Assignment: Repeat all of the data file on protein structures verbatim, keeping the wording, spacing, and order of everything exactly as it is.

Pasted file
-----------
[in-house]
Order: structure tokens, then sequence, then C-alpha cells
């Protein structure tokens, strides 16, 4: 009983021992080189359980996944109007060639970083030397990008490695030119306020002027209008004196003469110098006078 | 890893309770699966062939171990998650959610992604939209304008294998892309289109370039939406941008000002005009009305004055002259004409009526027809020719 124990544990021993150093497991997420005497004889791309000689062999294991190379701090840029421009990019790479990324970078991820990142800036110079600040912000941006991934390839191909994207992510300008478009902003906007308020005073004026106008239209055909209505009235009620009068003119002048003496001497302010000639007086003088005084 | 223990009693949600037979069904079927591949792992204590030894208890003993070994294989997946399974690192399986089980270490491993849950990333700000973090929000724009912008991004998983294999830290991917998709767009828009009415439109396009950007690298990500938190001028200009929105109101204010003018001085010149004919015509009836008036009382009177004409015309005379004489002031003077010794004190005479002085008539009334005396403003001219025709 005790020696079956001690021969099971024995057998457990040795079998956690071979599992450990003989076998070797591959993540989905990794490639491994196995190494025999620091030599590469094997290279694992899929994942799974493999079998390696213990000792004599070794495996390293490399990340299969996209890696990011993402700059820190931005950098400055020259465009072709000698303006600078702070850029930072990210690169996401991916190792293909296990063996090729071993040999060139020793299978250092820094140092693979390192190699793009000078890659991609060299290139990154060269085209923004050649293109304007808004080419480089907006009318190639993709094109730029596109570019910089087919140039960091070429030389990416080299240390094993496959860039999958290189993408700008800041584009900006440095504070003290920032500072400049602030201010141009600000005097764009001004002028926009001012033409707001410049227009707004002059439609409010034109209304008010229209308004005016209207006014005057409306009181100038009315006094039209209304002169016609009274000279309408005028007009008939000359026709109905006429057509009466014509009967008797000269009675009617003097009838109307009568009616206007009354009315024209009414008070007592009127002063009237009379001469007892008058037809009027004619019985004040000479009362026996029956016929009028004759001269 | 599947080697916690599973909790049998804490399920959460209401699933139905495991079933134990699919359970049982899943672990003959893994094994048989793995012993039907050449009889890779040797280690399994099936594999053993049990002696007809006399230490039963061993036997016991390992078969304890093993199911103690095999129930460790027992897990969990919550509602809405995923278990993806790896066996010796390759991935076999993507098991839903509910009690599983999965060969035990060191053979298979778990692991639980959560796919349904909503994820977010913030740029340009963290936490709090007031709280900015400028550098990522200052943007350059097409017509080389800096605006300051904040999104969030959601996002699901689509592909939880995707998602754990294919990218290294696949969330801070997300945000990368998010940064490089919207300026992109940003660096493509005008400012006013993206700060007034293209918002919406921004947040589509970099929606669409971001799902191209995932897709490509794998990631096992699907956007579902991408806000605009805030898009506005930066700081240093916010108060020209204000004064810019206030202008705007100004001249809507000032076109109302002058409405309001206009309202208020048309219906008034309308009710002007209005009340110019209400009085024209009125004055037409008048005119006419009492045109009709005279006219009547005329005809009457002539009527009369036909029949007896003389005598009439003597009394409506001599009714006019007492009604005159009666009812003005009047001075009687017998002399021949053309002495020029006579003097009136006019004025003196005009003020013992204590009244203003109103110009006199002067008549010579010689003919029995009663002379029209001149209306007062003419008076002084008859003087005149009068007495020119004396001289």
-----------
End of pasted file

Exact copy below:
[in-house]
Order: structure tokens, then sequence, then C-alpha cells
């Protein structure tokens, strides 16, 4: 009983021992080189359980996944109007060639970083030397990008490695030119306020002027209008004196003469110098006078 | 890893309770699966062939171990998650959610992604939209304008294998892309289109370039939406941008000002005009009305004055002259004409009526027809020719 124990544990021993150093497991997420005497004889791309000689062999294991190379701090840029421009990019790479990324970078991820990142800036110079600040912000941006991934390839191909994207992510300008478009902003906007308020005073004026106008239209055909209505009235009620009068003119002048003496001497302010000639007086003088005084 | 223990009693949600037979069904079927591949792992204590030894208890003993070994294989997946399974690192399986089980270490491993849950990333700000973090929000724009912008991004998983294999830290991917998709767009828009009415439109396009950007690298990500938190001028200009929105109101204010003018001085010149004919015509009836008036009382009177004409015309005379004489002031003077010794004190005479002085008539009334005396403003001219025709 005790020696079956001690021969099971024995057998457990040795079998956690071979599992450990003989076998070797591959993540989905990794490639491994196995190494025999620091030599590469094997290279694992899929994942799974493999079998390696213990000792004599070794495996390293490399990340299969996209890696990011993402700059820190931005950098400055020259465009072709000698303006600078702070850029930072990210690169996401991916190792293909296990063996090729071993040999060139020793299978250092820094140092693979390192190699793009000078890659991609060299290139990154060269085209923004050649293109304007808004080419480089907006009318190639993709094109730029596109570019910089087919140039960091070429030389990416080299240390094993496959860039999958290189993408700008800041584009900006440095504070003290920032500072400049602030201010141009600000005097764009001004002028926009001012033409707001410049227009707004002059439609409010034109209304008010229209308004005016209207006014005057409306009181100038009315006094039209209304002169016609009274000279309408005028007009008939000359026709109905006429057509009466014509009967008797000269009675009617003097009838109307009568009616206007009354009315024209009414008070007592009127002063009237009379001469007892008058037809009027004619019985004040000479009362026996029956016929009028004759001269 | 599947080697916690599973909790049998804490399920959460209401699933139905495991079933134990699919359970049982899943672990003959893994094994048989793995012993039907050449009889890779040797280690399994099936594999053993049990002696007809006399230490039963061993036997016991390992078969304890093993199911103690095999129930460790027992897990969990919550509602809405995923278990993806790896066996010796390759991935076999993507098991839903509910009690599983999965060969035990060191053979298979778990692991639980959560796919349904909503994820977010913030740029340009963290936490709090007031709280900015400028550098990522200052943007350059097409017509080389800096605006300051904040999104969030959601996002699901689509592909939880995707998602754990294919990218290294696949969330801070997300945000990368998010940064490089919207300026992109940003660096493509005008400012006013993206700060007034293209918002919406921004947040589509970099929606669409971001799902191209995932897709490509794998990631096992699907956007579902991408806000605009805030898009506005930066700081240093916010108060020209204000004064810019206030202008705007100004001249809507000032076109109302002058409405309001206009309202208020048309219906008034309308009710002007209005009340110019209400009085024209009125004055037409008048005119006419009492045109009709005279006219009547005329005809009457002539009527009369036909029949007896003389005598009439003597009394409506001599009714006019007492009604005159009666009812003005009047001075009687017998002399021949053309002495020029006579003097009136006019004025003196005009003020013992204590009244203003109103110009006199002067008549010579010689003919029995009663002379029209001149209306007062003419008076002084008859003087005149009068007495020119004396001289």